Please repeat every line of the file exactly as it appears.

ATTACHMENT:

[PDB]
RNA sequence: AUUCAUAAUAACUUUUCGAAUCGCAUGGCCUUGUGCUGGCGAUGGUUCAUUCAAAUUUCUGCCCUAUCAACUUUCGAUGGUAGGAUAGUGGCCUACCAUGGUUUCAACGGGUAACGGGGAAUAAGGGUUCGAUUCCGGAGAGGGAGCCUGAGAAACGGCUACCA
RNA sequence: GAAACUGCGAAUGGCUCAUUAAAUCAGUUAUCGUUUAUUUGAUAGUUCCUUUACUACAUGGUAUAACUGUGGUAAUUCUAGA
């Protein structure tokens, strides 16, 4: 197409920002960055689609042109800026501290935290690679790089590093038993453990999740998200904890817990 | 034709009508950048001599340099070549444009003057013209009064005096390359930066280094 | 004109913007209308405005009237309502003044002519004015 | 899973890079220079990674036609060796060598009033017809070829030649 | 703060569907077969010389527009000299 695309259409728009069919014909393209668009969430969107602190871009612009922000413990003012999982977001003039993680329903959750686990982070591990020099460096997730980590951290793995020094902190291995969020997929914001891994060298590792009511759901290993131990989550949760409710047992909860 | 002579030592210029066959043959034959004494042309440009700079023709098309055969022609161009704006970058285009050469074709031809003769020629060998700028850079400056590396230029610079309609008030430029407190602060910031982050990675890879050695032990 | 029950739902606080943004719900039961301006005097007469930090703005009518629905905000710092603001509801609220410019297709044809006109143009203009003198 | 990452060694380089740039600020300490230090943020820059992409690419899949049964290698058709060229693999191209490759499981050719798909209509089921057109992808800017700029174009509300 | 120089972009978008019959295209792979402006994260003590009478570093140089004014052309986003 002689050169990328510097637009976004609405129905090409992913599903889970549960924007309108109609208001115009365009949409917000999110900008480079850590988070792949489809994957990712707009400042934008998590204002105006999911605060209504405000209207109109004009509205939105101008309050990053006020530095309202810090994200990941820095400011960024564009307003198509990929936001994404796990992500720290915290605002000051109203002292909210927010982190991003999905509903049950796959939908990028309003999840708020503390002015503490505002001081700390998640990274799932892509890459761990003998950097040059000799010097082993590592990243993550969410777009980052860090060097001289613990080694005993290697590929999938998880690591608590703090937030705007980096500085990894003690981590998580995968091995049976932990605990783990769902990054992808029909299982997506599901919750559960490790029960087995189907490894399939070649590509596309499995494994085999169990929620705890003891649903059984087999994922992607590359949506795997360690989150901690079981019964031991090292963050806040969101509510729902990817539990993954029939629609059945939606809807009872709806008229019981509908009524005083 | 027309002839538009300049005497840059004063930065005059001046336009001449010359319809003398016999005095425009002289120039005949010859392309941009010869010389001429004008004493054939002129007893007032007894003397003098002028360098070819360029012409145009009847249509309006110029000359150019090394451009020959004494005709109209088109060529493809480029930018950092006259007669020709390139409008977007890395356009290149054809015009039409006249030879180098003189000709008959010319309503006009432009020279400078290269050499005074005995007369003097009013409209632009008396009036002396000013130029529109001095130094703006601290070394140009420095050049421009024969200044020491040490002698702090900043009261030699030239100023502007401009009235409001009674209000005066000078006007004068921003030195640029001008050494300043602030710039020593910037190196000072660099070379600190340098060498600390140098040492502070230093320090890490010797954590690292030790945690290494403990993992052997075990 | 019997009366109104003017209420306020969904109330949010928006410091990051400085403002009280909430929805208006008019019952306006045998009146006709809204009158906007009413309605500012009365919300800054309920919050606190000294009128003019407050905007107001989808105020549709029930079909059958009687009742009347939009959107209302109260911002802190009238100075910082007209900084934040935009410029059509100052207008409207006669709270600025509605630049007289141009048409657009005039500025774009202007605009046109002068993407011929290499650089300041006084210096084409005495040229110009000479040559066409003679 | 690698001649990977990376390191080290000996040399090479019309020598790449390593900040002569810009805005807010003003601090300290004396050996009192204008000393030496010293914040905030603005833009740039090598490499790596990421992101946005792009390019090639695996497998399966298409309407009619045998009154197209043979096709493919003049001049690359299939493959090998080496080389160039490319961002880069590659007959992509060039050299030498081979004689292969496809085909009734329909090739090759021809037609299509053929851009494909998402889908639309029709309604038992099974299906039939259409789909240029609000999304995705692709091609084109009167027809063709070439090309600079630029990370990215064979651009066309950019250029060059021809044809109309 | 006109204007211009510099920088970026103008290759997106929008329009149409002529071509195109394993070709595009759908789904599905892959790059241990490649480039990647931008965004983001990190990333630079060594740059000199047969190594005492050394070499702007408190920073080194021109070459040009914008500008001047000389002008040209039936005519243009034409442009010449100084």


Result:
[PDB]
RNA sequence: AUUCAUAAUAACUUUUCGAAUCGCAUGGCCUUGUGCUGGCGAUGGUUCAUUCAAAUUUCUGCCCUAUCAACUUUCGAUGGUAGGAUAGUGGCCUACCAUGGUUUCAACGGGUAACGGGGAAUAAGGGUUCGAUUCCGGAGAGGGAGCCUGAGAAACGGCUACCA
RNA sequence: GAAACUGCGAAUGGCUCAUUAAAUCAGUUAUCGUUUAUUUGAUAGUUCCUUUACUACAUGGUAUAACUGUGGUAAUUCUAGA
């Protein structure tokens, strides 16, 4: 197409920002960055689609042109800026501290935290690679790089590093038993453990999740998200904890817990 | 034709009508950048001599340099070549444009003057013209009064005096390359930066280094 | 004109913007209308405005009237309502003044002519004015 | 899973890079220079990674036609060796060598009033017809070829030649 | 703060569907077969010389527009000299 695309259409728009069919014909393209668009969430969107602190871009612009922000413990003012999982977001003039993680329903959750686990982070591990020099460096997730980590951290793995020094902190291995969020997929914001891994060298590792009511759901290993131990989550949760409710047992909860 | 002579030592210029066959043959034959004494042309440009700079023709098309055969022609161009704006970058285009050469074709031809003769020629060998700028850079400056590396230029610079309609008030430029407190602060910031982050990675890879050695032990 | 029950739902606080943004719900039961301006005097007469930090703005009518629905905000710092603001509801609220410019297709044809006109143009203009003198 | 990452060694380089740039600020300490230090943020820059992409690419899949049964290698058709060229693999191209490759499981050719798909209509089921057109992808800017700029174009509300 | 120089972009978008019959295209792979402006994260003590009478570093140089004014052309986003 002689050169990328510097637009976004609405129905090409992913599903889970549960924007309108109609208001115009365009949409917000999110900008480079850590988070792949489809994957990712707009400042934008998590204002105006999911605060209504405000209207109109004009509205939105101008309050990053006020530095309202810090994200990941820095400011960024564009307003198509990929936001994404796990992500720290915290605002000051109203002292909210927010982190991003999905509903049950796959939908990028309003999840708020503390002015503490505002001081700390998640990274799932892509890459761990003998950097040059000799010097082993590592990243993550969410777009980052860090060097001289613990080694005993290697590929999938998880690591608590703090937030705007980096500085990894003690981590998580995968091995049976932990605990783990769902990054992808029909299982997506599901919750559960490790029960087995189907490894399939070649590509596309499995494994085999169990929620705890003891649903059984087999994922992607590359949506795997360690989150901690079981019964031991090292963050806040969101509510729902990817539990993954029939629609059945939606809807009872709806008229019981509908009524005083 | 027309002839538009300049005497840059004063930065005059001046336009001449010359319809003398016999005095425009002289120039005949010859392309941009010869010389001429004008004493054939002129007893007032007894003397003098002028360098070819360029012409145009009847249509309006110029000359150019090394451009020959004494005709109209088109060529493809480029930018950092006259007669020709390139409008977007890395356009290149054809015009039409006249030879180098003189000709008959010319309503006009432009020279400078290269050499005074005995007369003097009013409209632009008396009036002396000013130029529109001095130094703006601290070394140009420095050049421009024969200044020491040490002698702090900043009261030699030239100023502007401009009235409001009674209000005066000078006007004068921003030195640029001008050494300043602030710039020593910037190196000072660099070379600190340098060498600390140098040492502070230093320090890490010797954590690292030790945690290494403990993992052997075990 | 019997009366109104003017209420306020969904109330949010928006410091990051400085403002009280909430929805208006008019019952306006045998009146006709809204009158906007009413309605500012009365919300800054309920919050606190000294009128003019407050905007107001989808105020549709029930079909059958009687009742009347939009959107209302109260911002802190009238100075910082007209900084934040935009410029059509100052207008409207006669709270600025509605630049007289141009048409657009005039500025774009202007605009046109002068993407011929290499650089300041006084210096084409005495040229110009000479040559066409003679 | 690698001649990977990376390191080290000996040399090479019309020598790449390593900040002569810009805005807010003003601090300290004396050996009192204008000393030496010293914040905030603005833009740039090598490499790596990421992101946005792009390019090639695996497998399966298409309407009619045998009154197209043979096709493919003049001049690359299939493959090998080496080389160039490319961002880069590659007959992509060039050299030498081979004689292969496809085909009734329909090739090759021809037609299509053929851009494909998402889908639309029709309604038992099974299906039939259409789909240029609000999304995705692709091609084109009167027809063709070439090309600079630029990370990215064979651009066309950019250029060059021809044809109309 | 006109204007211009510099920088970026103008290759997106929008329009149409002529071509195109394993070709595009759908789904599905892959790059241990490649480039990647931008965004983001990190990333630079060594740059000199047969190594005492050394070499702007408190920073080194021109070459040009914008500008001047000389002008040209039936005519243009034409442009010449100084």